Blogs » Your Advocate: an editor's blog » How Hollywood thinks journalists ambush subjects of stories


I thought I was going to see a romantic comedy ("27 Dresses") today, but instead Hollywood subjected me yet again to its low opinion of journalists. Perhaps I'm overreacting. Almost all of the main characters, not just the journalists, did some pretty horrible things to further a derivative comic plot.

For obvious reasons, I'm hypersensitive to Hollywood's portrayal of journalists. My personal theory is that Hollywood turned on journalists somewhere about the time of "Absence of Malice," which came out in 1981. I haven't tested my theory, but I recall growing up when reporters were always heroes, as in "All the President's Men" and many movies before Dustin Hoffman and Robert Redford brought down the White House.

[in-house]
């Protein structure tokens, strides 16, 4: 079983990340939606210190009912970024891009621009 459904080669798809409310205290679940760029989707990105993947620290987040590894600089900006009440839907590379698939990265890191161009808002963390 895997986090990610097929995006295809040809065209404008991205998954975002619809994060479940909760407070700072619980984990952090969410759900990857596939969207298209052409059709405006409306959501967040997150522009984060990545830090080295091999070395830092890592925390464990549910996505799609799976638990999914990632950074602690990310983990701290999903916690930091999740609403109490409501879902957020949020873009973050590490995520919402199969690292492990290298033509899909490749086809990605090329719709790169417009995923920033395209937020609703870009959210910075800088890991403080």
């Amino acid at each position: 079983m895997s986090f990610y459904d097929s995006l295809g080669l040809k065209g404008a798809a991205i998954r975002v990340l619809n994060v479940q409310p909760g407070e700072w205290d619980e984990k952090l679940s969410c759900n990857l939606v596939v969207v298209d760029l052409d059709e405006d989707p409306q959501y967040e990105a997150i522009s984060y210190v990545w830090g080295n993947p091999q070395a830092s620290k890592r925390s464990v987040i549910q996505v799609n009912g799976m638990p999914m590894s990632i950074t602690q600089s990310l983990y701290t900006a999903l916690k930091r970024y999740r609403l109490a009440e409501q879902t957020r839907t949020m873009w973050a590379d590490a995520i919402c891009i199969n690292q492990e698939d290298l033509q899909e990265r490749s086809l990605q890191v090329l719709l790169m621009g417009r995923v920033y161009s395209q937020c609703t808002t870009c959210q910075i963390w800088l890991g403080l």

In "27 Dresses," a reporter for the New York Journal, a thinly veiled version of the New York Times, doesn't bother telling Kathryn Heigl's character that he's writing a story about her. For the record, the Society of Professional Journalists' code of ethics contains a litany of reasons why journalists would never do this.

Ah, well, that's showbiz. I doubt doctors think much of "Grey's Anatomy," the TV series that vaulted Heigl to stardom.